Modern design and Alan Kay

published 2014-04-25 [ home ]

I have long been thinking that there is something wrong with modern product design thinking. I see designs that trade off almost all power, flexibility and composability for a smoother learning curve. I see designs that remove explicit controls and replace them by magic, choosing to hide essential complexity instead of reducing accidental complexity. I see designs optimized for new users and prospects instead of regular users, and designers who apparently consider documentation as something evil.

I do not like that trend. Learning from a community where RTFM was often the right answer has been very beneficial to me when I was a child. I am also a proponent of simplicity and complexity without complication, as should be obvious from the quotes I have been collecting over the last years.

The name of Alan Kay can be found a few times in this file, and so I was very pleased to find out that he recently gave a talk where he puts words on that hard-to-describe feeling: that this design school, which postulates that educating users is a bad idea and that everything should be natural, is hindering progress.

I found it so spot on that I decided to transcribe part of it below. I encourage you to read, and then watch the whole video if you can!

Human beings tend to hate learning curves, […] and marketing people really hate learning curves. […]

Any product today that requires a substantial learning curve is not what marketing people are looking for. As the joke goes, they want a brand new idea that has been perfectly tested. They would like something that people instantly recognize, but you’re the only person who has it. So they want something, essentially, that would have appealed to any cave person 100000 years ago, something that fits into what our genes set us up to be interested in.

An interesting question is: if the bicycle were invented tomorrow, would it actually be carried through? Think of how dangerous a bicycle is, think of the lawsuits! The bicycle is only tolerated today because it has been around for a long time, when people didn’t sue when a kid got danked.

Another way to look at it is that the larger world out there is kind of a low pass filter. And this is still going on: the iPad has a much more brain-dead interface than the Mac. […] If you think of the iPad as a gesture device, a gesture is inherently something that gives you not just naturalness but efficiency. And so when you’re doing gestures-oriented computing, and the origin of that goes back into the 60s - there were some really wonderful systems back then, what you really want to do is to learn a bunch of gestures to make you fluent and efficient on the thing. And the iPad doesn’t have any particular way of teaching you those gestures. They don’t force the developers to put a teaching thing for those gestures in there. And so basically everything is devolved down to the few simple gestures that are generic to the iPad.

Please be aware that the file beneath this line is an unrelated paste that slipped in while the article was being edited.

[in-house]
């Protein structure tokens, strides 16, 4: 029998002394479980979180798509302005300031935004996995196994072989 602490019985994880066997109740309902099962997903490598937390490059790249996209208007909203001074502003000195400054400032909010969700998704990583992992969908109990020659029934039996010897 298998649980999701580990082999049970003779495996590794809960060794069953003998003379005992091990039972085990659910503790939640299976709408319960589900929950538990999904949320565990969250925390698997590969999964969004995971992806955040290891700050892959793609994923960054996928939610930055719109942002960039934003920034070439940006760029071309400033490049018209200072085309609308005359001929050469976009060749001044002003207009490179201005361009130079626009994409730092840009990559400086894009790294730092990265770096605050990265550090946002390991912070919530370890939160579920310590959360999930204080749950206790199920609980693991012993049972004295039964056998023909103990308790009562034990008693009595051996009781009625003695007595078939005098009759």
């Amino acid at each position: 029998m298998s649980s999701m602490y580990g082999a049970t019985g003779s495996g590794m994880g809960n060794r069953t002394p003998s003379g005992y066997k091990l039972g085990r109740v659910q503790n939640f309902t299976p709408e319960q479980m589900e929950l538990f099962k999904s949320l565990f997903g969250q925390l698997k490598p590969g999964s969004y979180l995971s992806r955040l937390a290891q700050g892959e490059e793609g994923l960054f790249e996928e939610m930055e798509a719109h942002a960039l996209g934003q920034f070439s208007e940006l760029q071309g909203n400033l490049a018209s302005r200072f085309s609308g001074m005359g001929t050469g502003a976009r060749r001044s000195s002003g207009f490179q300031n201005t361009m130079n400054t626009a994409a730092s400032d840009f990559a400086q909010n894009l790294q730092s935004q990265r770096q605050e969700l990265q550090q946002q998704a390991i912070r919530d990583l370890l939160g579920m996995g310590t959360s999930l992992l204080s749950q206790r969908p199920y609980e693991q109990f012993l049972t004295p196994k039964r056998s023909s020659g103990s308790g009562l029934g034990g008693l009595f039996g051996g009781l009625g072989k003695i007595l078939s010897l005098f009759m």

This is kind of a dumb-down-ism that has been incredibly successful for people who are only interested in making money. It has not been good for personal computing. […]

If we look at human psychometrics, […] when a new idea or tool appears, about 95% of us are what are called instrumental reasoners. […] And an instrumental reasoner is a person who judges the new idea or tool on whether it will advance their current goals. […] They are very conservative about shifting their goals. 5% of us are interested in the new idea or tool just because we’re interested in new ideas and tools, and many of these people actually change their goals when a new idea or tool appears.

If we look at the other axis, about 85% of us do things primarily for social approval. That’s what extroversion actually means: it doesn’t mean you’re a performer, it means you are actually interested in the opinions of others. About 15% of us are inner-directed.

change in groups

If you combine these two (and I realize that they might not be completely independent dimensions, but they are independent enough for this talk) you get this interesting thing: 1% of us is inner-directed, not so interested in the approval of others, and intrinsically interested in new ideas and tools.

And 80% of us are goal-conservative, instrumental and directed by what our society thinks of us. This group requires almost everybody to agree on something before anybody agrees on something. […] So this group generally cannot do something just because it is a good idea. This is just not a concept that this group has, the majority of human beings. They’ll do something if it is actually part of a sanction. And so this group is capable of doing things that are terrible ideas […] if they’re sanctioned by the group. […]

And it turns out of you want to make a change in the larger world, you have to do something with the 80%. The 1% are more or less always with us and doing things. Some eras they get burnt at the stake, some eras they get rejected. In the 60s they actually got funded for a while. Xerox PARC came out of the funding of those people in the 60s, but they’re always with us.